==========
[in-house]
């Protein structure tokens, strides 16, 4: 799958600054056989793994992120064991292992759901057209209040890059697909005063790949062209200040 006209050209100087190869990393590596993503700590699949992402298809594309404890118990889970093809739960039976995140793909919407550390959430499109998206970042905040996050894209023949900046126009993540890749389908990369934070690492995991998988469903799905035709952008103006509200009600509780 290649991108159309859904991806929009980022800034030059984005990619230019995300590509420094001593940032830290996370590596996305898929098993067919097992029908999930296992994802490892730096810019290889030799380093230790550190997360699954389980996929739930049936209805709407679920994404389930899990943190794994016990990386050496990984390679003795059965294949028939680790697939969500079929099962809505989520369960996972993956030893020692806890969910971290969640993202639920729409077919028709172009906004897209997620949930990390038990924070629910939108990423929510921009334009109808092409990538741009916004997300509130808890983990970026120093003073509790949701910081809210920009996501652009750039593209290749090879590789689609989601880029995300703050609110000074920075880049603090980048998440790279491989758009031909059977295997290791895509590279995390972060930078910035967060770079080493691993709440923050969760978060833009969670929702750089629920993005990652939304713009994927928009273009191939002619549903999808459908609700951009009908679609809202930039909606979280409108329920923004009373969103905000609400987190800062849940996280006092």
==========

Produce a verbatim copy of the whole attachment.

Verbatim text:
[in-house]
């Protein structure tokens, strides 16, 4: 799958600054056989793994992120064991292992759901057209209040890059697909005063790949062209200040 006209050209100087190869990393590596993503700590699949992402298809594309404890118990889970093809739960039976995140793909919407550390959430499109998206970042905040996050894209023949900046126009993540890749389908990369934070690492995991998988469903799905035709952008103006509200009600509780 290649991108159309859904991806929009980022800034030059984005990619230019995300590509420094001593940032830290996370590596996305898929098993067919097992029908999930296992994802490892730096810019290889030799380093230790550190997360699954389980996929739930049936209805709407679920994404389930899990943190794994016990990386050496990984390679003795059965294949028939680790697939969500079929099962809505989520369960996972993956030893020692806890969910971290969640993202639920729409077919028709172009906004897209997620949930990390038990924070629910939108990423929510921009334009109808092409990538741009916004997300509130808890983990970026120093003073509790949701910081809210920009996501652009750039593209290749090879590789689609989601880029995300703050609110000074920075880049603090980048998440790279491989758009031909059977295997290791895509590279995390972060930078910035967060770079080493691993709440923050969760978060833009969670929702750089629920993005990652939304713009994927928009273009191939002619549903999808459908609700951009009908679609809202930039909606979280409108329920923004009373969103905000609400987190800062849940996280006092």